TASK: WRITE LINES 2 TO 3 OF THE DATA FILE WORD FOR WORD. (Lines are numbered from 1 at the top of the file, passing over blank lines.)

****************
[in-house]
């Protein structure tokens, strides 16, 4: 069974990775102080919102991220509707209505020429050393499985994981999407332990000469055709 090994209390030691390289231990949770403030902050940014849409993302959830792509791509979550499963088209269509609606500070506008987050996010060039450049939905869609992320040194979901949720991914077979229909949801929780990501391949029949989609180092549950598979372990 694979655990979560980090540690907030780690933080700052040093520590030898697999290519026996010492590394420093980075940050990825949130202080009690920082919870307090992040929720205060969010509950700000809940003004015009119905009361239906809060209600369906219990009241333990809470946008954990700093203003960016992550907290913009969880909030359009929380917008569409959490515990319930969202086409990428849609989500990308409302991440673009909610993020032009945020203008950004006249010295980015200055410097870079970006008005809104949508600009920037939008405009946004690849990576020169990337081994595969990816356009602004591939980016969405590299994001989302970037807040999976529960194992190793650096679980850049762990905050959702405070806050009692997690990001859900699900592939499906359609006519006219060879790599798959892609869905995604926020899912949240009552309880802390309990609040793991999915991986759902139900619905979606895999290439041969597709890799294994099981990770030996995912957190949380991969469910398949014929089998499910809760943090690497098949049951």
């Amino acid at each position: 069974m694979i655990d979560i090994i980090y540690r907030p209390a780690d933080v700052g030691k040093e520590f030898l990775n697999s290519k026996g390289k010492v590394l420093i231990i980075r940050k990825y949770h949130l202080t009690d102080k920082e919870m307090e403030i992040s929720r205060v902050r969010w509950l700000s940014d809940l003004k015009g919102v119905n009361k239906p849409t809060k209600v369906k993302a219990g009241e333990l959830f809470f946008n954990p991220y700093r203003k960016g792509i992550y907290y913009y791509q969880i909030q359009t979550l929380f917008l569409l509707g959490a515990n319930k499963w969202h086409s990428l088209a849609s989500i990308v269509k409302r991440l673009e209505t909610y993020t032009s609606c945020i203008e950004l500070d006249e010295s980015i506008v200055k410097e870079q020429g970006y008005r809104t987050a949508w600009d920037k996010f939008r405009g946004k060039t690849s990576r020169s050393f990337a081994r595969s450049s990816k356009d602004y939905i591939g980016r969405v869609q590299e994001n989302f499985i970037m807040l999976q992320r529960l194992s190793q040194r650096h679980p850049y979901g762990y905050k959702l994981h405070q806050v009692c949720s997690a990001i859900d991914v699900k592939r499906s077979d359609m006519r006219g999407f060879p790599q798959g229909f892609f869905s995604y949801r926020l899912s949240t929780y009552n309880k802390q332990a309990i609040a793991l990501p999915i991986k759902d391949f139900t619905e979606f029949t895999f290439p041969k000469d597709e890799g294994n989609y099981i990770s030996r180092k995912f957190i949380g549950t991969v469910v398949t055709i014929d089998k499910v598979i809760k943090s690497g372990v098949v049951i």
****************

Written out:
């Protein structure tokens, strides 16, 4: 069974990775102080919102991220509707209505020429050393499985994981999407332990000469055709 090994209390030691390289231990949770403030902050940014849409993302959830792509791509979550499963088209269509609606500070506008987050996010060039450049939905869609992320040194979901949720991914077979229909949801929780990501391949029949989609180092549950598979372990 694979655990979560980090540690907030780690933080700052040093520590030898697999290519026996010492590394420093980075940050990825949130202080009690920082919870307090992040929720205060969010509950700000809940003004015009119905009361239906809060209600369906219990009241333990809470946008954990700093203003960016992550907290913009969880909030359009929380917008569409959490515990319930969202086409990428849609989500990308409302991440673009909610993020032009945020203008950004006249010295980015200055410097870079970006008005809104949508600009920037939008405009946004690849990576020169990337081994595969990816356009602004591939980016969405590299994001989302970037807040999976529960194992190793650096679980850049762990905050959702405070806050009692997690990001859900699900592939499906359609006519006219060879790599798959892609869905995604926020899912949240009552309880802390309990609040793991999915991986759902139900619905979606895999290439041969597709890799294994099981990770030996995912957190949380991969469910398949014929089998499910809760943090690497098949049951």
């Amino acid at each position: 069974m694979i655990d979560i090994i980090y540690r907030p209390a780690d933080v700052g030691k040093e520590f030898l990775n697999s290519k026996g390289k010492v590394l420093i231990i980075r940050k990825y949770h949130l202080t009690d102080k920082e919870m307090e403030i992040s929720r205060v902050r969010w509950l700000s940014d809940l003004k015009g919102v119905n009361k239906p849409t809060k209600v369906k993302a219990g009241e333990l959830f809470f946008n954990p991220y700093r203003k960016g792509i992550y907290y913009y791509q969880i909030q359009t979550l929380f917008l569409l509707g959490a515990n319930k499963w969202h086409s990428l088209a849609s989500i990308v269509k409302r991440l673009e209505t909610y993020t032009s609606c945020i203008e950004l500070d006249e010295s980015i506008v200055k410097e870079q020429g970006y008005r809104t987050a949508w600009d920037k996010f939008r405009g946004k060039t690849s990576r020169s050393f990337a081994r595969s450049s990816k356009d602004y939905i591939g980016r969405v869609q590299e994001n989302f499985i970037m807040l999976q992320r529960l194992s190793q040194r650096h679980p850049y979901g762990y905050k959702l994981h405070q806050v009692c949720s997690a990001i859900d991914v699900k592939r499906s077979d359609m006519r006219g999407f060879p790599q798959g229909f892609f869905s995604y949801r926020l899912s949240t929780y009552n309880k802390q332990a309990i609040a793991l990501p999915i991986k759902d391949f139900t619905e979606f029949t895999f290439p041969k000469d597709e890799g294994n989609y099981i990770s030996r180092k995912f957190i949380g549950t991969v469910v398949t055709i014929d089998k499910v598979i809760k943090s690497g372990v098949v049951i």